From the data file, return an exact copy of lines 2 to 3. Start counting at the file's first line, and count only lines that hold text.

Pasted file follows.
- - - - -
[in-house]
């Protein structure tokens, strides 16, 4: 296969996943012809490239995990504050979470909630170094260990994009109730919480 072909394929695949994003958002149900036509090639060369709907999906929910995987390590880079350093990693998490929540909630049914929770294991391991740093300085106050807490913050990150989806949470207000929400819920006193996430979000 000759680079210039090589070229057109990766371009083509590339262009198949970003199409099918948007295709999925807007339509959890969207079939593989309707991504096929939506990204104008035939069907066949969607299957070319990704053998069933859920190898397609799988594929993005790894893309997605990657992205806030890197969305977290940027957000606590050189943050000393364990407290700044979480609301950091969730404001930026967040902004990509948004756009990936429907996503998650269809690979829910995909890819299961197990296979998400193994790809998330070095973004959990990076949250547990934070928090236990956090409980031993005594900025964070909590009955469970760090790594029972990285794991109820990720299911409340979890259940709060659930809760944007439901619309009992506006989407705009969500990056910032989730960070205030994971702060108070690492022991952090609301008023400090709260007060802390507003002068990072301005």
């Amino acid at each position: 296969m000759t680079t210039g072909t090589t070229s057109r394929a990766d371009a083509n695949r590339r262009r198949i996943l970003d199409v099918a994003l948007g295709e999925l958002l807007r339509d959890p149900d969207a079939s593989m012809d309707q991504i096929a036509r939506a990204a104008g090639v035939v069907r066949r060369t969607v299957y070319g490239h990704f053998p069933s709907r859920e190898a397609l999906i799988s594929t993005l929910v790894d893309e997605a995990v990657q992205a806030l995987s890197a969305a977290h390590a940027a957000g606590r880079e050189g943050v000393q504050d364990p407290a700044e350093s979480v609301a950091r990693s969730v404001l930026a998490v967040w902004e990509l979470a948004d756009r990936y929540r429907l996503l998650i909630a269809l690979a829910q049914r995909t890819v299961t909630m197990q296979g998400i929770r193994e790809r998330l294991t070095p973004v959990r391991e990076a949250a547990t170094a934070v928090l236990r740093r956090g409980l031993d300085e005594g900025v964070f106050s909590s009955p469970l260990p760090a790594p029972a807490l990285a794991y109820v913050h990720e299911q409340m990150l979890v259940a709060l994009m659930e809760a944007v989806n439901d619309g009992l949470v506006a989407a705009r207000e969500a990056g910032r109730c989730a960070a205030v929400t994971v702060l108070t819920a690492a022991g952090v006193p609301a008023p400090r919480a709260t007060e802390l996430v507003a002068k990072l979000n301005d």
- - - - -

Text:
């Protein structure tokens, strides 16, 4: 296969996943012809490239995990504050979470909630170094260990994009109730919480 072909394929695949994003958002149900036509090639060369709907999906929910995987390590880079350093990693998490929540909630049914929770294991391991740093300085106050807490913050990150989806949470207000929400819920006193996430979000 000759680079210039090589070229057109990766371009083509590339262009198949970003199409099918948007295709999925807007339509959890969207079939593989309707991504096929939506990204104008035939069907066949969607299957070319990704053998069933859920190898397609799988594929993005790894893309997605990657992205806030890197969305977290940027957000606590050189943050000393364990407290700044979480609301950091969730404001930026967040902004990509948004756009990936429907996503998650269809690979829910995909890819299961197990296979998400193994790809998330070095973004959990990076949250547990934070928090236990956090409980031993005594900025964070909590009955469970760090790594029972990285794991109820990720299911409340979890259940709060659930809760944007439901619309009992506006989407705009969500990056910032989730960070205030994971702060108070690492022991952090609301008023400090709260007060802390507003002068990072301005």
């Amino acid at each position: 296969m000759t680079t210039g072909t090589t070229s057109r394929a990766d371009a083509n695949r590339r262009r198949i996943l970003d199409v099918a994003l948007g295709e999925l958002l807007r339509d959890p149900d969207a079939s593989m012809d309707q991504i096929a036509r939506a990204a104008g090639v035939v069907r066949r060369t969607v299957y070319g490239h990704f053998p069933s709907r859920e190898a397609l999906i799988s594929t993005l929910v790894d893309e997605a995990v990657q992205a806030l995987s890197a969305a977290h390590a940027a957000g606590r880079e050189g943050v000393q504050d364990p407290a700044e350093s979480v609301a950091r990693s969730v404001l930026a998490v967040w902004e990509l979470a948004d756009r990936y929540r429907l996503l998650i909630a269809l690979a829910q049914r995909t890819v299961t909630m197990q296979g998400i929770r193994e790809r998330l294991t070095p973004v959990r391991e990076a949250a547990t170094a934070v928090l236990r740093r956090g409980l031993d300085e005594g900025v964070f106050s909590s009955p469970l260990p760090a790594p029972a807490l990285a794991y109820v913050h990720e299911q409340m990150l979890v259940a709060l994009m659930e809760a944007v989806n439901d619309g009992l949470v506006a989407a705009r207000e969500a990056g910032r109730c989730a960070a205030v929400t994971v702060l108070t819920a690492a022991g952090v006193p609301a008023p400090r919480a709260t007060e802390l996430v507003a002068k990072l979000n301005d």